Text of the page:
Directed by: Kogonada
Written by: Kogonada
Starring: Colin Farrell, Jodie Turner-Smith, Justin H. Min, Malea Emma Tjandrawidjaja, Haley Lu Richardson
Released: April 28, 2022
Grade: B+

After Yang

Movies about robots and artificial intelligence are not new but After Yang takes interesting ideas and weaves them together into something emotional and thought-provoking.  Writer-director Kogonada doesn’t waste time (and money) exploring the intricate details of this futuristic world.  Rather, it’s very much a tale of family dynamics and reminding us of the intrinsic value of human connection.

The story is told from the perspective of Jake (Farrell), a middle-aged man who lives with his wife, Kyra (Turner-Smith), and 9-year-old adopted daughter, Mika (Tjandrawidjaja).  There’s one other member of the household, Yang (Min), who is described as a “techno-sapien”.  He’s an adult-sized, lifelike robot who was purchased second-hand so as to give Mika someone to play with while growing up.  Who needs a babysitter when you can get a droid instead?

The film wastes no time establishing drama.  After a fun, creative opening credits sequence, Yang’s computer core experiences a major malfunction and he is seemingly beyond repair.  As you can imagine, it’s an event which impacts the family quite deeply.  The young Mika is the hardest hit given Yang had always been a loving brother and invaluable friend.  It’s the first time she’s experienced grief of such magnitude and, as evidenced by a fight at school, she’s clearing struggling.

That said, Mika’s story in the film is secondary to that of Jake’s.  When he takes Yang to a repair store in a last ditched chance to fix him, Jake learns that inside the body is a small hard drive that retained a few seconds of memory from each day in Yang’s life.  Such devices were made illegal not long after their creation but Yang was one of the rare robots that slipped through the cracks with the technology.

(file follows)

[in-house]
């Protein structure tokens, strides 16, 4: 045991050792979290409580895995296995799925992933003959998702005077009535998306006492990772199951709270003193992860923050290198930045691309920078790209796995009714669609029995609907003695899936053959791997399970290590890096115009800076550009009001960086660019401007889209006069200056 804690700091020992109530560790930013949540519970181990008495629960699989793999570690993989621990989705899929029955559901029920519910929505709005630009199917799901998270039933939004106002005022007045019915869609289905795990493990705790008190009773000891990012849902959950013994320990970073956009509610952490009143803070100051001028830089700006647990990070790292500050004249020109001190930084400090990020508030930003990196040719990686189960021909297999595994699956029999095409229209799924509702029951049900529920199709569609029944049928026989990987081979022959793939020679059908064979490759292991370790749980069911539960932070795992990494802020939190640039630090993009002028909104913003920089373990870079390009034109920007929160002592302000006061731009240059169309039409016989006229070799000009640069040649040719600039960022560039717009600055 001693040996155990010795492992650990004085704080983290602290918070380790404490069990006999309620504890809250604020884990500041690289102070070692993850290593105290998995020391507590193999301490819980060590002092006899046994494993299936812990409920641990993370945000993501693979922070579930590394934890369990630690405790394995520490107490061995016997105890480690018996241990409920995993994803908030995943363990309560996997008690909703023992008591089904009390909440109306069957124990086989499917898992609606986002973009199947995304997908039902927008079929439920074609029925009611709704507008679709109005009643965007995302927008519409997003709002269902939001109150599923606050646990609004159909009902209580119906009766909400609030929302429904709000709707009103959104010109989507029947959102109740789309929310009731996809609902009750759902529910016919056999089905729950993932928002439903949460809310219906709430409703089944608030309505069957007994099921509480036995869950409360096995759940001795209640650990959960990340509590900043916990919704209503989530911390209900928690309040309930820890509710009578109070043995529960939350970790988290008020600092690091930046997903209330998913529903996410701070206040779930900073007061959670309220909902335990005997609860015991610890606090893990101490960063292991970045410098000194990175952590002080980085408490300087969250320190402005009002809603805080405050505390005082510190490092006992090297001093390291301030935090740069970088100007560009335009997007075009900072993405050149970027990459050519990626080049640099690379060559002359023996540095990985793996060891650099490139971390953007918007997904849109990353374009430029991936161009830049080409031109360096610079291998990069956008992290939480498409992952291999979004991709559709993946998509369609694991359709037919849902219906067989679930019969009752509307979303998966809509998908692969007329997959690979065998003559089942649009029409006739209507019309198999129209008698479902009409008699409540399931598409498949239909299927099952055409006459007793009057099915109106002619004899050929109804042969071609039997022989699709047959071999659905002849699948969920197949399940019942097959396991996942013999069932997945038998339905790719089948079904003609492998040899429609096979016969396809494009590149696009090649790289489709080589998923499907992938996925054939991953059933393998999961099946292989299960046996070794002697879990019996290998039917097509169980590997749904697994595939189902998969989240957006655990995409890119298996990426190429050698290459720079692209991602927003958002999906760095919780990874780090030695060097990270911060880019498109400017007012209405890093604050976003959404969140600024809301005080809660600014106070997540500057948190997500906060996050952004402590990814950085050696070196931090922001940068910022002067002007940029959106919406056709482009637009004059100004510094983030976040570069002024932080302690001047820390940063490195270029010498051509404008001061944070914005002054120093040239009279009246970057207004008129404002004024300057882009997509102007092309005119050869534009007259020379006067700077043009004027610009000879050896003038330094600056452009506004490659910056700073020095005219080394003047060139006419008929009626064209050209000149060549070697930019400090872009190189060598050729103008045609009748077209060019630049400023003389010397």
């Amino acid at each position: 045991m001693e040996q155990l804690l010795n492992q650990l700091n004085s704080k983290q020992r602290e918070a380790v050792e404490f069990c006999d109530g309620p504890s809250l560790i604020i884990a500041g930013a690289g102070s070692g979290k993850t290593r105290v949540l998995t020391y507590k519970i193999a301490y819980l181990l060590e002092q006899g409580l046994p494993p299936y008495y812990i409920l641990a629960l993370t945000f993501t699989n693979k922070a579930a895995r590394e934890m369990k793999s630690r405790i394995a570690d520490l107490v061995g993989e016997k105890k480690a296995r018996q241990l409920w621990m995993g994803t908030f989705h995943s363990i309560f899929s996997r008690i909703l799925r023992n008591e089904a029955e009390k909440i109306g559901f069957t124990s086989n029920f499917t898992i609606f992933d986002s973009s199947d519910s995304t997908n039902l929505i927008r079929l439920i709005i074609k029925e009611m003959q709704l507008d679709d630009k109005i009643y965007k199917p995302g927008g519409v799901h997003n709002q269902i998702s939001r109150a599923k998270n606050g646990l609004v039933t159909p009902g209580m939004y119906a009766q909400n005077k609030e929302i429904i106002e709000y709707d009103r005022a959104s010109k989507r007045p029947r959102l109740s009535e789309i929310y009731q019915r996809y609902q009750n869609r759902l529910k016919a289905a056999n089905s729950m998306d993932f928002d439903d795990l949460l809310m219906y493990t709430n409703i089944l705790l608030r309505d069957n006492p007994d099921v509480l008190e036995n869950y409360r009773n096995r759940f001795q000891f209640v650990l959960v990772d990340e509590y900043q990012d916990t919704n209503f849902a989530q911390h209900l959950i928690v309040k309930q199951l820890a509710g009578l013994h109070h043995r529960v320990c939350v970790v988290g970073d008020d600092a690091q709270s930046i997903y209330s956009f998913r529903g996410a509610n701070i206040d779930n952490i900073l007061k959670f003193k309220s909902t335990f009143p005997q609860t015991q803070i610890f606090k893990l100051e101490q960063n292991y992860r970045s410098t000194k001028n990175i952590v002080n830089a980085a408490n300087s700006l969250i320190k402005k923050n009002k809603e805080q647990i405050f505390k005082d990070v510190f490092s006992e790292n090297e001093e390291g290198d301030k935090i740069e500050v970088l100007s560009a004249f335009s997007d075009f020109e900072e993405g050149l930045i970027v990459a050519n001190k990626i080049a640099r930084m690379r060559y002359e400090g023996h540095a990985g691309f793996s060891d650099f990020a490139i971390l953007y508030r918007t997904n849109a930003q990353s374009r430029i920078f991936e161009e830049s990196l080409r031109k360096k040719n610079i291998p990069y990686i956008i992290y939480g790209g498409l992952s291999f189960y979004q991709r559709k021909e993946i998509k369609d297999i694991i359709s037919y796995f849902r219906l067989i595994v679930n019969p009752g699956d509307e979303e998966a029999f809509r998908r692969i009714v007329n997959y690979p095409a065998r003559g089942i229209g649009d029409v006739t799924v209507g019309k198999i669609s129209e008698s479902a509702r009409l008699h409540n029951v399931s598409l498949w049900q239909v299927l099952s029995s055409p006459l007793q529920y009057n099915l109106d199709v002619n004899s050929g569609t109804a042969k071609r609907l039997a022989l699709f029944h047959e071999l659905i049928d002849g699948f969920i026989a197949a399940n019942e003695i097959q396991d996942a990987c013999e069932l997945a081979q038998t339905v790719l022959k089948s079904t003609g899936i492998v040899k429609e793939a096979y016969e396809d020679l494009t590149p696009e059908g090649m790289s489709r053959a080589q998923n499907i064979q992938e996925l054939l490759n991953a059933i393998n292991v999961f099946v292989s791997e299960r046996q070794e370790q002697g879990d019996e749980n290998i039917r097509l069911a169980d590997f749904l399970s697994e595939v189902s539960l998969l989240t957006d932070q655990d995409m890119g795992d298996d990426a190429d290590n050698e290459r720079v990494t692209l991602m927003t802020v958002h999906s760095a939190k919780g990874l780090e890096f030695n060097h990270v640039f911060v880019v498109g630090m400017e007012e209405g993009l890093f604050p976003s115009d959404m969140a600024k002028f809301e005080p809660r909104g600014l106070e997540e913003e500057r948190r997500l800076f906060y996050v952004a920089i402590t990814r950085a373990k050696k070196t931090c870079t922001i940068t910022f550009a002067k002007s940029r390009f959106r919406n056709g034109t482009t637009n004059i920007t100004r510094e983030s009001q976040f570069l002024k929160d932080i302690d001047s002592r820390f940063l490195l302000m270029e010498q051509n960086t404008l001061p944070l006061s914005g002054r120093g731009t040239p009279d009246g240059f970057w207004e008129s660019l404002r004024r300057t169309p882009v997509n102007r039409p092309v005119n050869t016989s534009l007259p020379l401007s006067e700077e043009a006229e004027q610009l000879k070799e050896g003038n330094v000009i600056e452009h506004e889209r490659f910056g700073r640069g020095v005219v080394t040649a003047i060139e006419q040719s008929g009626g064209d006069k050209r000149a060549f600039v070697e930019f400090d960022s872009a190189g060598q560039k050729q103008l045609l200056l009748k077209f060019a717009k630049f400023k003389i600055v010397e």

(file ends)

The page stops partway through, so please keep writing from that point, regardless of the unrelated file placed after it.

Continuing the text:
Using a special pair of virtual-reality glasses, Mika is able to watch these fleeting moments of Yang’s existence of which he and his family and prominent throughout.  It raises an intriguing question.  If you had the chance to look back and relive intimate moments from earlier parts of your life, would you do it?  Is it better they remain memories and not taint your current life?  One should never live in the past after all.  Or could they be used in a positive way to remind Mika of “better” times and help him appreciate the value of what he has today?

After Yang spins off in a few more curious directions but I’ll conceal those details in the hope readers will want to see this film.  Kogonada repeatedly uses a select number of small, tight locations (house, shop, museum) and avoids wide panoramas.  Even shots in the car have a blurry backdrop!  This keeps attention/questions away from the broader world and maintains the focus on the life and changing emotions of the family members.

Based on a 2016 short story published by American author Alexander Weinstein, After Yang is a cross between Ordinary People and Black Mirror.  Works for me!